I remember one time he came into the room – I remember it very vividly because he had some outside visitors. We occasionally had visitors from other colleges who came to see what Williams was all about. There were a couple of people from another school there sitting in the back of the room, so Prof. Gaudino comes in and says, “You know gentlemen,” and he points to these men, “you are strangers in our midst,” he would talk like Socrates in the classroom, “You are strangers in our midst, you should not be sitting in the rear of the room. We greet you. We embrace you. Come sit with us.” Well these folks were very taken aback by this. They didn’t want to sit with us. And they were sort of astonished by the way this guy was talking like Socrates rather than an American professor.

Anyway, they very embarrassedly came and sat with the students. But then Gaudino went on. It was Election Day and he had this way of talking that was provocative and he said, “Gentlemen the most amazing thing happened to me this morning. I went to the polling booth to vote and you know the official there gave me a ballot and I said to him, ‘Sir, my name is Professor Robert Gaudino. I’m a professor of Political Science at Williams College. I’m an expert on political matters. I know much more than other people. I believe I deserve 10 ballots!’” And Gaudino looked at us, and he said, “And gentlemen, he didn’t give me 10 ballots, and he didn’t even want to give me one ballot. He thought I was a strange person. What do you think of this experience?”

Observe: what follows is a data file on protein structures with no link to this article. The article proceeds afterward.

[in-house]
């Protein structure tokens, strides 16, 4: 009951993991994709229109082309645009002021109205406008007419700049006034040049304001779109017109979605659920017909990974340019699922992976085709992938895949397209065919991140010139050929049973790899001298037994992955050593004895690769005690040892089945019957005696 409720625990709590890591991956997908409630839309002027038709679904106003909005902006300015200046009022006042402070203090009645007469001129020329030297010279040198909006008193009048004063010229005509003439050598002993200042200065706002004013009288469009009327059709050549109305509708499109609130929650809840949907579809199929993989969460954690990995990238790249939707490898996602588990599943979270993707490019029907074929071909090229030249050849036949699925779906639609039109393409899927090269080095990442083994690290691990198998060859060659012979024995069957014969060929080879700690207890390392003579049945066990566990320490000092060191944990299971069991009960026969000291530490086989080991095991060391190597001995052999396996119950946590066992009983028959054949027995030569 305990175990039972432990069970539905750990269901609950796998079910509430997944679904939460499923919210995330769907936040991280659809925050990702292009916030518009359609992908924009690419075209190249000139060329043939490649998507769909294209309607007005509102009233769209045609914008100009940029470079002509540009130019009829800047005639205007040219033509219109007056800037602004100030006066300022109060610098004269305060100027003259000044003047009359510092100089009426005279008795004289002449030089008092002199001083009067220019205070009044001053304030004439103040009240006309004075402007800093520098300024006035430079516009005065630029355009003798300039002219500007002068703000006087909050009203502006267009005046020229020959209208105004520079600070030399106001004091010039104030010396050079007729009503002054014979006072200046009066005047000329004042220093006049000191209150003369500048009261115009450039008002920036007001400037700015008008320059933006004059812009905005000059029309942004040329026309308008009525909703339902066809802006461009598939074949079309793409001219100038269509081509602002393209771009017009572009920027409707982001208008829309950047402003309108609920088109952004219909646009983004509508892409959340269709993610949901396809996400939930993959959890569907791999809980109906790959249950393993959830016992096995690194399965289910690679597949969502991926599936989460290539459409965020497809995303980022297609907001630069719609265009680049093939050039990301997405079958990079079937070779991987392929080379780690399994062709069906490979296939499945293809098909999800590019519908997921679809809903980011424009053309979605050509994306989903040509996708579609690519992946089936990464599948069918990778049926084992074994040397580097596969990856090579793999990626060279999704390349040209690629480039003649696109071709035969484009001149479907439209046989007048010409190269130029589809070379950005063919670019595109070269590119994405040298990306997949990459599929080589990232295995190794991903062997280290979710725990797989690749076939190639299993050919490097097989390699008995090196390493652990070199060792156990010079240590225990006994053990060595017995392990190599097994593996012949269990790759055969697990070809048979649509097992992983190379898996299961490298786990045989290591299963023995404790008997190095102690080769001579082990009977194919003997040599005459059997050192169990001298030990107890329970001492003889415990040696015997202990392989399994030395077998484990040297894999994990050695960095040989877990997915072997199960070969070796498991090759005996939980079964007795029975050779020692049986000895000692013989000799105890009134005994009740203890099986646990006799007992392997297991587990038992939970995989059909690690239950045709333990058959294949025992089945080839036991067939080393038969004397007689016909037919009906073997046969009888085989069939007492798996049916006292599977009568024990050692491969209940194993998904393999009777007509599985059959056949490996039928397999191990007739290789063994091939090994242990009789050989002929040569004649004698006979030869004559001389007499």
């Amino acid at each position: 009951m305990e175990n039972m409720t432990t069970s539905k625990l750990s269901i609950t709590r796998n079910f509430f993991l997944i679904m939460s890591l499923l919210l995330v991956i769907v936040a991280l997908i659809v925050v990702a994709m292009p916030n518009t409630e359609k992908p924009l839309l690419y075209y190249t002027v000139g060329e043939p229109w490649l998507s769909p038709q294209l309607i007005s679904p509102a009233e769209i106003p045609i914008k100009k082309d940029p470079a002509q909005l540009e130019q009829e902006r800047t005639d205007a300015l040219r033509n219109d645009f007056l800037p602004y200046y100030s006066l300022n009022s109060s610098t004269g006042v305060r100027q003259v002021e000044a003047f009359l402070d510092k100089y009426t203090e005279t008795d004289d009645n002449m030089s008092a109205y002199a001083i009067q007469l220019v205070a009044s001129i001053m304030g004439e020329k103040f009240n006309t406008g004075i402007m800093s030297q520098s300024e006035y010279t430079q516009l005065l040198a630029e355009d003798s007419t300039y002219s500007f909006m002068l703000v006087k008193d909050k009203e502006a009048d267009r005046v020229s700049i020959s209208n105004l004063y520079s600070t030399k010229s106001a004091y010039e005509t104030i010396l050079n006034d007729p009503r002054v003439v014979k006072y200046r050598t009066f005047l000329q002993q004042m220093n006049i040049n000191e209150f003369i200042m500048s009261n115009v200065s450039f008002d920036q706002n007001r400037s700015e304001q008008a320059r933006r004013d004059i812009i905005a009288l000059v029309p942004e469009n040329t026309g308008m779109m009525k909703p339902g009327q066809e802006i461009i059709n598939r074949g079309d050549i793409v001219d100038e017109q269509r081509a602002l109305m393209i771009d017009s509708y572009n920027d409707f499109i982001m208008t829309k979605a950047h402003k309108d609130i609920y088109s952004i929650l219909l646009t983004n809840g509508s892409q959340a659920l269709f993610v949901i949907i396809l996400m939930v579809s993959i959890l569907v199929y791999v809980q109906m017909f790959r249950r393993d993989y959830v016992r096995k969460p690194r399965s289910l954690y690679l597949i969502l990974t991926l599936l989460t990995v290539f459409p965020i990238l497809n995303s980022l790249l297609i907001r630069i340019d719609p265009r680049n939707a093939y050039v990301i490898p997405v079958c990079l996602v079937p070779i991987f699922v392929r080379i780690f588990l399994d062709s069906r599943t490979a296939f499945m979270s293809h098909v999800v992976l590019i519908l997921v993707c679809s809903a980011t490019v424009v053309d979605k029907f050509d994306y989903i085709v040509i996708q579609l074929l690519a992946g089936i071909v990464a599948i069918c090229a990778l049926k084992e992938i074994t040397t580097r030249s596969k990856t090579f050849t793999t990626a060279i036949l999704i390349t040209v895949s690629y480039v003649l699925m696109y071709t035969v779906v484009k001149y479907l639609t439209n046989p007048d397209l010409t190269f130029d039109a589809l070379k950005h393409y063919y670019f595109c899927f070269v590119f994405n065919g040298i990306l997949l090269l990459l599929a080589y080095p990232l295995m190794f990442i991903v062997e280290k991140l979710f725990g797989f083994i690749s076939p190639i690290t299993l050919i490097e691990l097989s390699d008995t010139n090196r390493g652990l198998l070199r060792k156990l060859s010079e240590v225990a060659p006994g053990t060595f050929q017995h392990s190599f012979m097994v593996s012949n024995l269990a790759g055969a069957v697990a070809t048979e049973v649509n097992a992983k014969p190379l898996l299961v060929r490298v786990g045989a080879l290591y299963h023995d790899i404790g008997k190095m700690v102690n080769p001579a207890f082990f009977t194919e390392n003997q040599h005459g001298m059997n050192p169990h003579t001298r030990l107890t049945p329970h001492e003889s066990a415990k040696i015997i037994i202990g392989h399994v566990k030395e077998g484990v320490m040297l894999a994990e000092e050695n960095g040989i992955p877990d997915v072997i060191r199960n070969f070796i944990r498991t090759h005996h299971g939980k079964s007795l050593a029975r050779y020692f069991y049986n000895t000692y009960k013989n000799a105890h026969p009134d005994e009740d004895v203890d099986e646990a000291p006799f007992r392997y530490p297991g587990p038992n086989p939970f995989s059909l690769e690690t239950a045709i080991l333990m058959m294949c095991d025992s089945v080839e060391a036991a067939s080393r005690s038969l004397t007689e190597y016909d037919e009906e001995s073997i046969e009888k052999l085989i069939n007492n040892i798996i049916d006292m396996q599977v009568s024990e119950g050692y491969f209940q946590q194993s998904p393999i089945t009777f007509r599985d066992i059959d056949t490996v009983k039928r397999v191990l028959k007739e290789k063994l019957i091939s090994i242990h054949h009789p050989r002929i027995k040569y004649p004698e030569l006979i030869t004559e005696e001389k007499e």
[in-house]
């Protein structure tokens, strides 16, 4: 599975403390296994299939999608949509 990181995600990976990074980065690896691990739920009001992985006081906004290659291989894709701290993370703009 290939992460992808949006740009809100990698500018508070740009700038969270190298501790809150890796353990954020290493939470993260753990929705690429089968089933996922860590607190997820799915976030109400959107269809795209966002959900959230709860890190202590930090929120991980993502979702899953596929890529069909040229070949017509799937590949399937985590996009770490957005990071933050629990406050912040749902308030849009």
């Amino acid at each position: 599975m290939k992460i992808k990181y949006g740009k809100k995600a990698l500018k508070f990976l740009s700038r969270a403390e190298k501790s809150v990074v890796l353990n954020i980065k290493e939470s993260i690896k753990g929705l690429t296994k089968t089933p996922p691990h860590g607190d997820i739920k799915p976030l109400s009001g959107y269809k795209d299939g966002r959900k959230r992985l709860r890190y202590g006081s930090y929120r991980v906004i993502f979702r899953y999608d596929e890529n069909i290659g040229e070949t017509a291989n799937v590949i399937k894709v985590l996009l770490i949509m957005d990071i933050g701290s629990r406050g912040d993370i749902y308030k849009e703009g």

So we all thought he was great but also a little nutty. Of course these strangers in the room, they thought he was completely nutty, you know? So he used this as a teaching device. Is a professor of Political Science who knows 10 times more than anyone else about political matters entitled to 10 ballots?

Now I always wondered whether he was he was just making this up or he really did it. He might really have done it.

Matt Nimetz '60